We’ve all had our run-ins with state bureaucracy, and where it causes you significant loss of any sort, ask your lawyer if you can sue. Act quickly; a 6 month time limit applies.
Of course first prize is always to avoid the hassle and risk of litigation by motivating an obstructive official into doing his/her job properly in the first place. And whilst threatening to go the legal route should help, there’s a problem here. If you win, government pays your damages and legal costs. In other words, it’s not the errant official who risks having to cough up; it’s you and I as taxpayers.
The good news is that our courts have signalled clearly that they will not tolerate the actions of that minority of state officials who seem to think that they can trample all over our constitutional rights with impunity.
How the “Social Grants Crisis” judgment helps
The Constitutional Court case around the social grants crisis finds the Social Development Minister at risk (as at date of writing) of having to pay the many millions in legal costs at stake in that case “from her own pocket”.
She has to show cause on affidavit why that shouldn’t be ordered, and it will be interesting to see what argument she advances in light of the Court’s reference to her “extraordinary conduct” and its finding that: “The office-holder ultimately responsible for the crisis and the events that led to it is the person who holds executive political office. It is the Minister who is required in terms of the Constitution to account to Parliament. That is the Minister, and the Minister alone.”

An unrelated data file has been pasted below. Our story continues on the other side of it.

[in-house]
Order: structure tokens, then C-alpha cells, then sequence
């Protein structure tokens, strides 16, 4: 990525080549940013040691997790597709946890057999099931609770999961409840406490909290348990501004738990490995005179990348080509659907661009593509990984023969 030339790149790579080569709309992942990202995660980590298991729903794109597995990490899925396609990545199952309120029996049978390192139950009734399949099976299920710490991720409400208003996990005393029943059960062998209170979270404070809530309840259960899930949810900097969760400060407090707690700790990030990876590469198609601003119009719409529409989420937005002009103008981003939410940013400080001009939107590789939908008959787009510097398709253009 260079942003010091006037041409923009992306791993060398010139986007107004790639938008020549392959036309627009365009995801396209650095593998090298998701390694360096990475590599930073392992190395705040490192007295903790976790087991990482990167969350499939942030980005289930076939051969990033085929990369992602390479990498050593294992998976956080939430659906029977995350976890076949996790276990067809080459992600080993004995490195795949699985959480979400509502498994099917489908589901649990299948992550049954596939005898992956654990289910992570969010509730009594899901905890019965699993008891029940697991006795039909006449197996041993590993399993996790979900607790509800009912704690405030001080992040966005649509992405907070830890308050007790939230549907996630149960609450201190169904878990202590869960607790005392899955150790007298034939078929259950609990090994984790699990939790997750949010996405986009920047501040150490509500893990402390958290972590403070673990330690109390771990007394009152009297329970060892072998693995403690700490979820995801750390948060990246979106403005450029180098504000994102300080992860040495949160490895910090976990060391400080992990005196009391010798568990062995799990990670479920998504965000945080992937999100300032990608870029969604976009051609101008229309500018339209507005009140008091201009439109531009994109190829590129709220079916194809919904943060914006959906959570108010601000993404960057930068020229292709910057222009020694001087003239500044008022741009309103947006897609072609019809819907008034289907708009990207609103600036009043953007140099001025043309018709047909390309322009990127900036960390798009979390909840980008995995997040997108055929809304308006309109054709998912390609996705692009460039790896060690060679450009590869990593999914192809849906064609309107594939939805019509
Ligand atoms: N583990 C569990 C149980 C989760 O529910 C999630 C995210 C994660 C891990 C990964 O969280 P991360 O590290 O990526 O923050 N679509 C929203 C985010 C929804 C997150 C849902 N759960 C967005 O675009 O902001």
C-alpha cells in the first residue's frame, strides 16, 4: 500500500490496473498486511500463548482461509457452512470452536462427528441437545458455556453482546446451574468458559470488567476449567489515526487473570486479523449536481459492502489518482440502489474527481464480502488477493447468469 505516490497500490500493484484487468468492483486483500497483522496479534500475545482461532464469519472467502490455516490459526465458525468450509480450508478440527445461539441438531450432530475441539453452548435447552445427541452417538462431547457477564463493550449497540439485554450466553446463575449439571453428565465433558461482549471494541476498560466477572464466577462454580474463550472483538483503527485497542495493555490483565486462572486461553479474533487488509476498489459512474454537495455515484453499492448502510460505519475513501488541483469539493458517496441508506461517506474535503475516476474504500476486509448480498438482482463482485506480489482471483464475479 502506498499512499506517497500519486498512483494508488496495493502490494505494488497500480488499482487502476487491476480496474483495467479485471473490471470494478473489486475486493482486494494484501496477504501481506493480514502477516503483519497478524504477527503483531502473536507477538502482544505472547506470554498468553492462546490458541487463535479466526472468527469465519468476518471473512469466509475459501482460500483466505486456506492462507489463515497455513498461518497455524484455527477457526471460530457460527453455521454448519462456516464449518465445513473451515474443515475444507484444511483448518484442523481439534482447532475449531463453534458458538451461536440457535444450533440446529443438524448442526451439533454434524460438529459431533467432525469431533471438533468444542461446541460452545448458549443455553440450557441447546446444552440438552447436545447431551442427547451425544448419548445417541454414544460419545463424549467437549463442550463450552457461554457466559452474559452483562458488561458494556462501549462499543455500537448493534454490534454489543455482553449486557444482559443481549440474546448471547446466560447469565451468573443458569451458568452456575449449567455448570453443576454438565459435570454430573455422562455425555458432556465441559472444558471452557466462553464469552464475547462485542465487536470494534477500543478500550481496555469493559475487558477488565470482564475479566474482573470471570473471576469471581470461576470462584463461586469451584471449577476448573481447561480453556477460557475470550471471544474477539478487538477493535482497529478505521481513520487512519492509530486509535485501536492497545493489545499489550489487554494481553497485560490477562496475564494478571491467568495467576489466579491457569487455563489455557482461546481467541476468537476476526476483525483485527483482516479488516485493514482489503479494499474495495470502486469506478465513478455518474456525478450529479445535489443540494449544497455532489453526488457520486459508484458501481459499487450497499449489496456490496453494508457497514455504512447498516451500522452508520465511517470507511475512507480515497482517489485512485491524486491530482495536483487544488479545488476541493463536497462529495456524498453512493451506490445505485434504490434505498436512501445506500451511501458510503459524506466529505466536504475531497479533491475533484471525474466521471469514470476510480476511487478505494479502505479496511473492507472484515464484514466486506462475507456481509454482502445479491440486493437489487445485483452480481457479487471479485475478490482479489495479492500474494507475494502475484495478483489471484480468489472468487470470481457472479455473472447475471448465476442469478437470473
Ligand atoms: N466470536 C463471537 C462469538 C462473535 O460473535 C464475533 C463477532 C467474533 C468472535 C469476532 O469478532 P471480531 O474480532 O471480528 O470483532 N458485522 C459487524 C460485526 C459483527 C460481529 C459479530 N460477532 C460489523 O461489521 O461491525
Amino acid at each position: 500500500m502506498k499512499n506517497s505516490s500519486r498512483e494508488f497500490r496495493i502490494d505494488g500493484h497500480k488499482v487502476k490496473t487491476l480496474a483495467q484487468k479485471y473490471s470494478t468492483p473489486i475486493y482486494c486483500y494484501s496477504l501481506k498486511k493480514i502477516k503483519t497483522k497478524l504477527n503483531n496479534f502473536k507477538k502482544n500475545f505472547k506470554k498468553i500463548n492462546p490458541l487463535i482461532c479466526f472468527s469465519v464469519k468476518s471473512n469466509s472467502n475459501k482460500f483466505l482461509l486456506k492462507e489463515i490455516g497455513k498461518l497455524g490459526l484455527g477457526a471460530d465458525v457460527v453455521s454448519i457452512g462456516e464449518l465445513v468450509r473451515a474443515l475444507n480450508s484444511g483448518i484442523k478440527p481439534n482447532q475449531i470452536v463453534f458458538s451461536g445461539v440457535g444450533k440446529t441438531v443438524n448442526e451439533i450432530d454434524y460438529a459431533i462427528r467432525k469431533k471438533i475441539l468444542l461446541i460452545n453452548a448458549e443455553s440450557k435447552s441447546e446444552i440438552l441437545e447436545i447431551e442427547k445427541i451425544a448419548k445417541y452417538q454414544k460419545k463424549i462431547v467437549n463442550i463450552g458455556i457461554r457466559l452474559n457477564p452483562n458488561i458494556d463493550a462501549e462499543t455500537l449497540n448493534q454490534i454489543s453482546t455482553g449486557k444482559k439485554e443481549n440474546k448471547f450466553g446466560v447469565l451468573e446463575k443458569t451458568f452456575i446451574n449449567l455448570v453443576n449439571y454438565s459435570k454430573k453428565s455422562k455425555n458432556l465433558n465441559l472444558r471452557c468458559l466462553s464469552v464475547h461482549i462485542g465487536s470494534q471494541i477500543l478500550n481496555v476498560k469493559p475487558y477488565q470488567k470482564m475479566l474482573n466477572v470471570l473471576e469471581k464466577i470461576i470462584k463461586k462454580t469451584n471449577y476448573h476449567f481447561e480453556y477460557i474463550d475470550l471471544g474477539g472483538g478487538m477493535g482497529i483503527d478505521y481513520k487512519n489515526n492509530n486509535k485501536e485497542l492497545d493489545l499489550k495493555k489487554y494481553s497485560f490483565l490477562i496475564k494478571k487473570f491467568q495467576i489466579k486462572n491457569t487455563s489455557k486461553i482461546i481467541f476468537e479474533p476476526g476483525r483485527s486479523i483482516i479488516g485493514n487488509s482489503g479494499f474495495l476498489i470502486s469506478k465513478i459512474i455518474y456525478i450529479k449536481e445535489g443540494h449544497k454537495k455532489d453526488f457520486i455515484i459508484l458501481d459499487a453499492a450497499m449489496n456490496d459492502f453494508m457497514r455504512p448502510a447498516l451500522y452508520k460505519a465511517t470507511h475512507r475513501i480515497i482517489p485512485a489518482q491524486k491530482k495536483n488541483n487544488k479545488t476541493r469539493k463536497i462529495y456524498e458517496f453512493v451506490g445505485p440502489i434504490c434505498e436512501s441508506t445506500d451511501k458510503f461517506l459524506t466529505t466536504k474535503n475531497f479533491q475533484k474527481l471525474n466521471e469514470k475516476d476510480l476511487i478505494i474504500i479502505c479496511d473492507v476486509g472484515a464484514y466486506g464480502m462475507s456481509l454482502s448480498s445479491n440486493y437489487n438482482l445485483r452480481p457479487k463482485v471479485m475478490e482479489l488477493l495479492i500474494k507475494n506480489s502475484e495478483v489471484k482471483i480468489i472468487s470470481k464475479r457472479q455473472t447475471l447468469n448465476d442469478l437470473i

Regardless of the outcome, errant state officials and their superiors have now been given an unambiguous warning by the highest court in the land – they risk personal liability for legal costs caused by their dereliction of duty.
In the High Court: The “bull in a china shop” doctor
A recent High Court decision illustrates the sort of unacceptable conduct that will expose a state official to the risk of paying costs personally –
So the next time a “bad egg” bureaucrat abuses your rights…
When you bump heads with one of the “bad eggs” try this – have your lawyer formally warn him/her (and their superiors) that you will do everything you can to hold them personally liable for all your costs. Our courts are behind you!
This article is a general information sheet and should not be used or relied on as legal or other professional advice. No liability can be accepted for any errors or omissions nor for any loss or damage arising from reliance upon any information herein. Always contact your legal adviser for specific and detailed advice. Errors and omissions excepted (E&OE)